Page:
The Texas Council for Social Studies annual conference was a few weeks ago in the Houston area. It’s one I’ve attended off and on over my years as an educator in Texas. This was the first time I went with a group of other teachers as well. The conference (although in a poor location with tiny rooms) was full of a variety of sessions tied to technology, specific topics, writing, reading, and talking. Unfortunately, I only saw a few sessions on the importance of talking as educators and as students.
Talking to learn new content, talking to review old content, talking for sharing opinions, talking to agree or talking to disagree, talking to share ideas and create new lessons are all crucial to education.
The more time I spend in education, the more I realize that we (educators) do a lot of talking that we think is teaching, but really we are just telling it to the kids. We are just ‘covering’ material that we think they need to know. And the students might learn it temporarily…for their next unit test and then they will review it before their semester test, but what is the point really? And as educators, do we talk to each other enough? I feel like I really solidified my learning from the conference by talking to other teachers about the sessions and sharing ideas. Given how much talking happens in the news, in politics, in jobs outside of high school, why are we missing the right kind of it in education?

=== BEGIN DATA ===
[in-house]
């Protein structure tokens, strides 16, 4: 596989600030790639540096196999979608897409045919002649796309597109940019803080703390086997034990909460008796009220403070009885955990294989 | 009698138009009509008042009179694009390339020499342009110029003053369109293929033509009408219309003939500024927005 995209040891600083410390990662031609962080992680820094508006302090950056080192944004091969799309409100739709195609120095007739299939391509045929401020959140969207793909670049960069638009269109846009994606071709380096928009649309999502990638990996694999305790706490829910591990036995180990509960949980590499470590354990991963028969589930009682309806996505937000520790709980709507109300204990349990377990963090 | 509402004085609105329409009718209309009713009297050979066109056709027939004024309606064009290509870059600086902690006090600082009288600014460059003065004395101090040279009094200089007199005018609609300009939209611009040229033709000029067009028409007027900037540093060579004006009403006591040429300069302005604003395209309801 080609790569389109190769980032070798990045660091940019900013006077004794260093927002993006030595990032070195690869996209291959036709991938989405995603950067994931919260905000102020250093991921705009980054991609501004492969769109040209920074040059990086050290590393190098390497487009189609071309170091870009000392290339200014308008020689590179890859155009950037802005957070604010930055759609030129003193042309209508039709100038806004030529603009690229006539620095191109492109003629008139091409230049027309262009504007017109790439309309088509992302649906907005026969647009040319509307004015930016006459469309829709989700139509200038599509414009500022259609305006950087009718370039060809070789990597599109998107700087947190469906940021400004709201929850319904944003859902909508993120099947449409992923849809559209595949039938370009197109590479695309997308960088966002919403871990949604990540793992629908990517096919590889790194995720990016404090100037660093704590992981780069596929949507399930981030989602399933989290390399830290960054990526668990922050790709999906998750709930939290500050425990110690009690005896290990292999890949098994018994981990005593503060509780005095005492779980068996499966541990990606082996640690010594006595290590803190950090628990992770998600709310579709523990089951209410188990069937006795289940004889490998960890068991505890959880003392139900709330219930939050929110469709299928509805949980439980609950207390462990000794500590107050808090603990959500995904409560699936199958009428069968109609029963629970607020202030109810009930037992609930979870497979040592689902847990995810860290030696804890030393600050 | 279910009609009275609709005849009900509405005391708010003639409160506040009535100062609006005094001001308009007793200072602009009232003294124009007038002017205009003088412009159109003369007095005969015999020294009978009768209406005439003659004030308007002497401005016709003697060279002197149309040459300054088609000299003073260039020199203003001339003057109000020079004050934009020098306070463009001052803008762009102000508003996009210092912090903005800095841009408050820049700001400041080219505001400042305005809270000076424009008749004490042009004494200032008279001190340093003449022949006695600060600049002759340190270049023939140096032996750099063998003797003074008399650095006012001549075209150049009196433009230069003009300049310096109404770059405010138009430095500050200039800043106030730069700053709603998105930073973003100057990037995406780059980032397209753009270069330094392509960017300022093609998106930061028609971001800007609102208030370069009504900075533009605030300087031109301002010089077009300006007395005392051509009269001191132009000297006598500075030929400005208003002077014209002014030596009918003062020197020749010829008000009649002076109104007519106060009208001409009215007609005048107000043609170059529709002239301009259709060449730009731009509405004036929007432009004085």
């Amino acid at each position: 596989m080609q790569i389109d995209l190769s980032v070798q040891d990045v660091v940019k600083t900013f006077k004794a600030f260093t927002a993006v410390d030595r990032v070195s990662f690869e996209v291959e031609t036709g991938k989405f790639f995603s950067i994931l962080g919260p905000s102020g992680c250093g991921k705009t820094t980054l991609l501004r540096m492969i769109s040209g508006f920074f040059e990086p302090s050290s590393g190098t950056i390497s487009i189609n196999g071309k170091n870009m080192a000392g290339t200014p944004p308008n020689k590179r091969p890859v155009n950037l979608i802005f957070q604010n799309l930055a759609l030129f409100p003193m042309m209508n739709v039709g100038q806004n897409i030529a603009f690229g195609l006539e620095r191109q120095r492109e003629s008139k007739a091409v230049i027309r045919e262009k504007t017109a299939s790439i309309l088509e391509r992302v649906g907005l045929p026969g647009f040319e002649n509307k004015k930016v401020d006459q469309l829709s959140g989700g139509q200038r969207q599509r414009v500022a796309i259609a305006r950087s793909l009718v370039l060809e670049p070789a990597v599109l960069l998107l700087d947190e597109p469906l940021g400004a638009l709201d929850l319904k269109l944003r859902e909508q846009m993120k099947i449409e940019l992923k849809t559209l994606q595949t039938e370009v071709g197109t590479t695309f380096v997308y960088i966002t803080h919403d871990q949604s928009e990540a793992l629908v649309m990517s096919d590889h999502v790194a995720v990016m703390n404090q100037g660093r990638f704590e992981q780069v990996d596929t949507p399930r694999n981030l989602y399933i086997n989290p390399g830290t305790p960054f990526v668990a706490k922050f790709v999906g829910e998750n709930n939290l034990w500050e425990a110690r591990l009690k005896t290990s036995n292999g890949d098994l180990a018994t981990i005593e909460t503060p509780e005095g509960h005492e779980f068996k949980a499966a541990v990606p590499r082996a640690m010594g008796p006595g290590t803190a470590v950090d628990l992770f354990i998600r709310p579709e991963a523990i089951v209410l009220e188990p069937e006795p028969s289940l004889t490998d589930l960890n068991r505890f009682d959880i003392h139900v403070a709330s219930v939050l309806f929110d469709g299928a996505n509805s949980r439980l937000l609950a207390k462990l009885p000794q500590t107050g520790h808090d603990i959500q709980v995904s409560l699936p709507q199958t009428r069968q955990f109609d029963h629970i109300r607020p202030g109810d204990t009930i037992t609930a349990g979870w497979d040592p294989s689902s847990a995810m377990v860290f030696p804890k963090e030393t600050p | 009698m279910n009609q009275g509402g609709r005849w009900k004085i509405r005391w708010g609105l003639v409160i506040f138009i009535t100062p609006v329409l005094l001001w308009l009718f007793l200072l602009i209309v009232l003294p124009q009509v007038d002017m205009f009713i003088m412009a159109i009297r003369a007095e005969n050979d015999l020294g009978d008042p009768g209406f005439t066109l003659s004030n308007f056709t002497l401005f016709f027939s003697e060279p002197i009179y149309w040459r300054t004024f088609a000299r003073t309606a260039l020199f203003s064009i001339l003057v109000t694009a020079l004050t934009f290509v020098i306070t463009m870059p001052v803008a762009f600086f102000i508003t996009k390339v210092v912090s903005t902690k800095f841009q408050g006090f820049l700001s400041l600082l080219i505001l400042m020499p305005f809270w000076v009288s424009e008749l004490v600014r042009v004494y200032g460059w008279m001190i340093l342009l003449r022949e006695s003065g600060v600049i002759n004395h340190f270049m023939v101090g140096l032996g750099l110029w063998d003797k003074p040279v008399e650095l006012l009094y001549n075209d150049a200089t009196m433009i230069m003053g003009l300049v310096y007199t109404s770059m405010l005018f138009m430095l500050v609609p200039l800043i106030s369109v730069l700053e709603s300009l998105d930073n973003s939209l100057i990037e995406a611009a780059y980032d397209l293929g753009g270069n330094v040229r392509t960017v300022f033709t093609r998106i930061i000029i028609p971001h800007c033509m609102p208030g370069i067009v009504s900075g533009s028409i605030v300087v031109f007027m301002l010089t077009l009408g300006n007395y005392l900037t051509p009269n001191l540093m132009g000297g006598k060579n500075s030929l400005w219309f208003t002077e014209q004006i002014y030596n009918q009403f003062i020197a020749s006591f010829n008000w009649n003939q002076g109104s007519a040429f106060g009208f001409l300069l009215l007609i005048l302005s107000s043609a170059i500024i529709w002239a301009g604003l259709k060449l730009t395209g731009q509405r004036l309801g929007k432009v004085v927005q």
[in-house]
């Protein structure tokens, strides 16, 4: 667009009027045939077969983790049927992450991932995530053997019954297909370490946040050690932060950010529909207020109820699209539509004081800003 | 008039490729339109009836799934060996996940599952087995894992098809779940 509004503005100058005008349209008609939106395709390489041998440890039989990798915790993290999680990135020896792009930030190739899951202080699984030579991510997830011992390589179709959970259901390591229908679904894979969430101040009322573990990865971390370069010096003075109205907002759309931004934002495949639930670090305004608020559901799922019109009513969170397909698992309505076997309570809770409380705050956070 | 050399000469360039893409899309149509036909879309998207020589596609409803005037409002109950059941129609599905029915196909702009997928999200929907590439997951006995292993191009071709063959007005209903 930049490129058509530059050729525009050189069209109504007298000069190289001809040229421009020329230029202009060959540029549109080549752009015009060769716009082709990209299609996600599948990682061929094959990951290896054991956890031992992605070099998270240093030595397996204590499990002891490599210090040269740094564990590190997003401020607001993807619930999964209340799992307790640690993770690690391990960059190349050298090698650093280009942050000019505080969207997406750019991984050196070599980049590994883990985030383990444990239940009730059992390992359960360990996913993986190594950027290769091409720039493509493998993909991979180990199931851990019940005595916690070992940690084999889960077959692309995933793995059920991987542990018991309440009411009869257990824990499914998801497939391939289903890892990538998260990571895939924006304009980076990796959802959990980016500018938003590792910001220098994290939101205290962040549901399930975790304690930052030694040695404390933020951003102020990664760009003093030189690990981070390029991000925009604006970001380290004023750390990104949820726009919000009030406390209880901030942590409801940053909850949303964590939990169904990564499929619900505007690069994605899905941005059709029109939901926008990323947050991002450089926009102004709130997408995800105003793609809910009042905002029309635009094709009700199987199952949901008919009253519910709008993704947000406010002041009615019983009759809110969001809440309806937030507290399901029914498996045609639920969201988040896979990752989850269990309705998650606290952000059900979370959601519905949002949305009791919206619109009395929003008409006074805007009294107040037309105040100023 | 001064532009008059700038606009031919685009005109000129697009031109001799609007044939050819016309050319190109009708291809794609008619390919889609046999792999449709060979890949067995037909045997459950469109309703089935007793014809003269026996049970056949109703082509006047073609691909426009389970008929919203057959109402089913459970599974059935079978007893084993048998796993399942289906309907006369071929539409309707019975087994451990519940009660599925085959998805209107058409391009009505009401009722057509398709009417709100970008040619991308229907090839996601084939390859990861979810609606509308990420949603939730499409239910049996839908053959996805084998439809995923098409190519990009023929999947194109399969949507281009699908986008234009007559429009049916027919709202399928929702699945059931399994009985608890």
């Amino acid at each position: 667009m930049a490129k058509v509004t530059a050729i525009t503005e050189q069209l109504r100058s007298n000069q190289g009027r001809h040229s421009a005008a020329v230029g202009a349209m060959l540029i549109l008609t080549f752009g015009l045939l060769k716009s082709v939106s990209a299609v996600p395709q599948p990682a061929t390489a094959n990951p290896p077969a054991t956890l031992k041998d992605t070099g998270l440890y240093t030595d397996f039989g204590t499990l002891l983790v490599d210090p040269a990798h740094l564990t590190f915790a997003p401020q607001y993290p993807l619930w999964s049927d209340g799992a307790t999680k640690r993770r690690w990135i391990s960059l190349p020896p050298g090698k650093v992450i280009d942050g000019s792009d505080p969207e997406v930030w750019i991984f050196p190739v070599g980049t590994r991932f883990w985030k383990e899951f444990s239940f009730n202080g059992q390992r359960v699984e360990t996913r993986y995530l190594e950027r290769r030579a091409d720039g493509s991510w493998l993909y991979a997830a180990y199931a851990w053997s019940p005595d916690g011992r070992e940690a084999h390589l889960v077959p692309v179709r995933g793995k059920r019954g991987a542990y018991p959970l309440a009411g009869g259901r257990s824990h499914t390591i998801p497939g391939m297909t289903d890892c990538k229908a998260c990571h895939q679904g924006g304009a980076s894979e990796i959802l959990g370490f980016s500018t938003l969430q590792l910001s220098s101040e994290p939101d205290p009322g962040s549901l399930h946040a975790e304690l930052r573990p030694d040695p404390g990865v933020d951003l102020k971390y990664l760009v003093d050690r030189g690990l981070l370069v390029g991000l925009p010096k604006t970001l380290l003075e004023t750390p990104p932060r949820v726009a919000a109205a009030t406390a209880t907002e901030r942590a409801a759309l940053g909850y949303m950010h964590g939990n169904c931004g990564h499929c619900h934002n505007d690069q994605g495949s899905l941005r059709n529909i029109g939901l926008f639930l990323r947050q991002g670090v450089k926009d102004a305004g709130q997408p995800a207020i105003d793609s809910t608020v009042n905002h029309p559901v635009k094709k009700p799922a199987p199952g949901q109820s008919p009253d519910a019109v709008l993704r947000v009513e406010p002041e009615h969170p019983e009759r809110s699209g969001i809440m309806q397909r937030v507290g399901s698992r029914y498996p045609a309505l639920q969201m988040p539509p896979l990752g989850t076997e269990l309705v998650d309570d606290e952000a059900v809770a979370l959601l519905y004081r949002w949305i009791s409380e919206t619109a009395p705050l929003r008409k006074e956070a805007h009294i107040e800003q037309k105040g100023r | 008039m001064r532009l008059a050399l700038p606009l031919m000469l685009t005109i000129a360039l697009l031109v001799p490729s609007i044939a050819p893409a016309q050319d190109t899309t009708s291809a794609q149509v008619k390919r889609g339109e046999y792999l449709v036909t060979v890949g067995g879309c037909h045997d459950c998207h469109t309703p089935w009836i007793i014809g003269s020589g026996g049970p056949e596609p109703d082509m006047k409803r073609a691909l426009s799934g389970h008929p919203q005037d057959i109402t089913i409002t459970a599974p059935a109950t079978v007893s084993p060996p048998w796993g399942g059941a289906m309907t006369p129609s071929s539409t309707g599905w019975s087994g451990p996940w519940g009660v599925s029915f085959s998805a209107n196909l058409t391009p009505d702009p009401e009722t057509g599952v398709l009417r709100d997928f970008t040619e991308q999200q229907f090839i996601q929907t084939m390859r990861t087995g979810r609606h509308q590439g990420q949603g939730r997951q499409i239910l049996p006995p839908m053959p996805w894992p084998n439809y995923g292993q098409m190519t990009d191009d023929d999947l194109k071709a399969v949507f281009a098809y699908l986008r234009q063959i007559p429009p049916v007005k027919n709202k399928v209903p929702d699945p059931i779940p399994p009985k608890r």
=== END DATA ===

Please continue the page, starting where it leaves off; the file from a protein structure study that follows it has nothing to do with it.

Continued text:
How can we focus our teaching to be more about talking and learning and less about telling? Can we move our focus to asking questions? To providing resources that students can consume (news articles, primary sources, videos, definitions, etc) and then sparking curiosity in our students to find themes, patterns, solve problems, make connections?
When I reflect on my own teaching, I know in my classroom, I definitely did too much telling of the Social Studies material and did not provide enough opportunities for students to talk and explore. I know I tried things out and tried to focus on the students being at the center of the learning, but I definitely could have been a lot better at it. I see that now as an Instructional Coach because I am blessed with the opportunity to read more, research more and spend more time in classrooms with a variety of other teachers. These opportunities allow me a bigger picture focus on learning.
The nature of high stakes testing, of documentation, rules, regulations, new state initiatives, new district initiatives, new campus initiatives…all of these things have interfered with students actually doing things in class and actually learning material beyond the surface level of memorizing for an assessment.
So what can we do differently? Can we get away from the worksheets? From the copying down notes from a slide? Give students time to write to learn, to read to learn, to argue to learn? Be the curator of resources for an essential question? Give students the time to come up with the questions themselves? Go back to the KWL charts (or anticipation guides) to spark that curiosity?
Check out some resources that will help you if you want to get students back into the world of doing the learning in your classroom and less in the world of you ‘telling’ them the content.